Flow batteries paired with tidal energy to produce green hydrogen in Scottish islands project

The European Marine Energy Centre’s (EMEC) onshore substation and hydrogen plant at Caldale, Eday. Image: Orkeny Sky Cam, courtesy of EMEC.

In a world first project, tidal power is set to be combined with vanadium flow batteries to produce continuous green hydrogen.

The project will be located on the island of Eday, Orkney, off the northern coast of Scotland, at the European Marine Energy Centre’s (EMEC) tidal energy test site, with a 1.8MWh flow battery from Invinity Energy Systems installed to help "smooth" tidal generation. 

While tidal generation is predictable, it is variable with two high tides and two low a day. This makes it an extremely heavy cycling application, which can be very hard on conventional lithium-ion batteries, degrading them much faster than when they are used with technologies like solar PV.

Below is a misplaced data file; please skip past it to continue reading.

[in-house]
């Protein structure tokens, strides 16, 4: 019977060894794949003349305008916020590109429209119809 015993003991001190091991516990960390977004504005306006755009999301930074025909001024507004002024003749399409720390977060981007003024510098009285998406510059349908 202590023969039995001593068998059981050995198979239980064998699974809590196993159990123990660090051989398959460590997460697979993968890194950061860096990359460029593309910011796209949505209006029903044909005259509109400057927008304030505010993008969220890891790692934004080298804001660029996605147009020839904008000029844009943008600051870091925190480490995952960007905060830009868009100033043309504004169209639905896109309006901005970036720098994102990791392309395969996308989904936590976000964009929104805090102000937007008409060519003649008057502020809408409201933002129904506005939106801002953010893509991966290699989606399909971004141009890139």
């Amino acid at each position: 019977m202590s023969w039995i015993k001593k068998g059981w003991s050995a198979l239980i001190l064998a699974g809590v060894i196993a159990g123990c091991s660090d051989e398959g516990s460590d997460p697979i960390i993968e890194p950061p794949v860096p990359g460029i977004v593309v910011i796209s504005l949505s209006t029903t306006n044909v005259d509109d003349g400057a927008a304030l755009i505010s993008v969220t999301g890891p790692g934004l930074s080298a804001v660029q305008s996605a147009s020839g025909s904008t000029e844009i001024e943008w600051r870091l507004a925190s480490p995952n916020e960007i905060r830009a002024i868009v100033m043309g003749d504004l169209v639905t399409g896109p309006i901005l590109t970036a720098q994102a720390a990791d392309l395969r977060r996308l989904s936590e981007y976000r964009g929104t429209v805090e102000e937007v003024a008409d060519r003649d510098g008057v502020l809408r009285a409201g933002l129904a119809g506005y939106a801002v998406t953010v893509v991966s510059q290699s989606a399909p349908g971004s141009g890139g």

This makes Invinitiy’s vanadium flow batteries much better suited, according to the company, as they are able to form heavy duty, stationary energy storage for high-utilisation and industrial applications. The Eday site will consist of eight Invinity VS3 battery modules linked together into a single system, which will be constructed at the company’s manufacturing facility in Bathgate, West Lothian.

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